Significant Health Care Event

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Significant Health Care Event Eugene Whitehead HCS/531 February 18, 2013 Ann Gantzer Science and technology have always been joined at the hip. The evolution of health care services in the United States (U. S.) undoubtedly has been shaped at least in part by advancements in scientific research and knowledge, and technological innovation (Shi & Singh, 2012). The following exploration focuses on ways a specific scientific or technological event or innovation affected health care provision in the U. S. to date. Health care is dynamic. Science and technology continue to prove themselves as important facilitators of the change processes that occur in health care. The scientific method and nursing process are just a few examples that…show more content…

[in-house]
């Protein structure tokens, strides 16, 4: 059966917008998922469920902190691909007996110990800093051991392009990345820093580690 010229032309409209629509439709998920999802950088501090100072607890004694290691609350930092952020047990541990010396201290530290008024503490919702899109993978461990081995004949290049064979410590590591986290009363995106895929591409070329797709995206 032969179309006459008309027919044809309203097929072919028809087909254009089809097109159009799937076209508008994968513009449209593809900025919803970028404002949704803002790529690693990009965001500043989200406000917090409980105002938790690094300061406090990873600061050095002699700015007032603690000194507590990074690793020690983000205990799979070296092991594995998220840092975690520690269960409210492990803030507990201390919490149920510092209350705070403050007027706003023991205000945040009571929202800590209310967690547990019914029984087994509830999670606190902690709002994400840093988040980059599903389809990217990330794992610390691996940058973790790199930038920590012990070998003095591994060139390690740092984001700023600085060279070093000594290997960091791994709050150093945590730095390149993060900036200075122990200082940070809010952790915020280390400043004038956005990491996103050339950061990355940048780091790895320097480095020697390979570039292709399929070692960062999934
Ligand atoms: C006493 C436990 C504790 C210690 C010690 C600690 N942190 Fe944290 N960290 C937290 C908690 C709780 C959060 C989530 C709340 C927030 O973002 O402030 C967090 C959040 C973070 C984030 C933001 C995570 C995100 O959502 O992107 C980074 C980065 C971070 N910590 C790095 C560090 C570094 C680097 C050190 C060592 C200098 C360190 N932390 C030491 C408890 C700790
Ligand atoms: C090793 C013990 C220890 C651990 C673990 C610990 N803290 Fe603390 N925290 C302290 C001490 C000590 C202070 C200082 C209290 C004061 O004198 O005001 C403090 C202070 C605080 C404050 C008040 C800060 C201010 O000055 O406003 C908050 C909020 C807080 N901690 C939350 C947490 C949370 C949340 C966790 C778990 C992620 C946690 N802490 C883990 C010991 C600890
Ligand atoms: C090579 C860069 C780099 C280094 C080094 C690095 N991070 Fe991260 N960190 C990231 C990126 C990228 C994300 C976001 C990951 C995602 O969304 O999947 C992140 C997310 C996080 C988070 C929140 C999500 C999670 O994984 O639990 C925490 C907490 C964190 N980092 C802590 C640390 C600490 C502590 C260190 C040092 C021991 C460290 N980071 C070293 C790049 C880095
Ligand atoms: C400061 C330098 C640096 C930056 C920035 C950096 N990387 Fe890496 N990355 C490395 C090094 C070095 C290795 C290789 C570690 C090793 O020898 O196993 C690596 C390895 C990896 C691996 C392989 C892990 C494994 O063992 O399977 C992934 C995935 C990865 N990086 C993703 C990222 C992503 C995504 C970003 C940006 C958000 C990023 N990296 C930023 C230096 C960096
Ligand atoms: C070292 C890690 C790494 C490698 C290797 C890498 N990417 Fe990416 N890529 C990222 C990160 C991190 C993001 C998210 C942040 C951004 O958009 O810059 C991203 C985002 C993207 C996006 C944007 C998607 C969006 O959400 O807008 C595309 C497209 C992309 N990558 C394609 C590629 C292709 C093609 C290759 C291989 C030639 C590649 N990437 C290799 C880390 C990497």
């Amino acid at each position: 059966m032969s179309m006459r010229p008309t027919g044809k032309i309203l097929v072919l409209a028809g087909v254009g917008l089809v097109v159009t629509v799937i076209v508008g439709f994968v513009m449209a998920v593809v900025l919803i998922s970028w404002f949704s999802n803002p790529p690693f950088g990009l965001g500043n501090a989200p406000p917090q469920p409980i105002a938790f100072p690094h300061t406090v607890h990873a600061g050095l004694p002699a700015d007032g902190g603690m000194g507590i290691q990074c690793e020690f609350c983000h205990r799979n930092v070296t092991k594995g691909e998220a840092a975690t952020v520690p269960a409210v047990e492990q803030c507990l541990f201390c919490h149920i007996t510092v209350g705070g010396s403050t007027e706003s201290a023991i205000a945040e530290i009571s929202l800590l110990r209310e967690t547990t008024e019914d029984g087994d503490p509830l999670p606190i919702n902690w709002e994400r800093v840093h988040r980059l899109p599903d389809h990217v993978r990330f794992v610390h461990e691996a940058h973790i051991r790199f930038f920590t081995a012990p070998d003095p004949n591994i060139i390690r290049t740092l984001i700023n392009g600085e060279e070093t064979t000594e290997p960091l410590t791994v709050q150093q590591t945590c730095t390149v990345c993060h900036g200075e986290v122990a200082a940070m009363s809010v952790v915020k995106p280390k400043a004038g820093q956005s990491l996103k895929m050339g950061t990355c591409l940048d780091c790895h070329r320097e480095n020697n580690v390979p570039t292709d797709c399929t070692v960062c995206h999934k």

In 1955 more than 50% of American women who used birth control relied upon condoms (27%) and diaphragms (25%). A decade later, only five years after the pill was approved the numbers changed drastically, with 27% of American women using the pill, 18% using condoms, and 10% relying on diaphragms. Use of the pill continued to rise so that 36% of American women were using it by 1973 (Seigel-Watkins, 2012). Birth control affected health care evolution in many ways. Prevention and dominion over pregnancy provided women a type of freedom of choice inconceivable before 1960. As the use of birth control matured and health concerns began to surface a whole new avenue of research opened related to the correlation between use of the pill and emboli formation, heart attack, and stroke. An increase in medical malpractice claims and exorbitant product liability costs illustrated another negative aspect of contraceptive medicine’s impact on health care evolution. Citing limited opportunities for growth and profits pharmaceutical companies tinkered with lower dosages and estrogen-progestin combinations but did not invest in new birth control innovations during the 1970s and 1980s. However, the Drug Price Competition and Patent Term Restoration Act of 1984 also called the Hatch-Waxman Act set the stage for expansion of the oral contraceptive marketplace. By 2007, that market was flooded with more than 90 brand-name and generic drugs. Also by this time the
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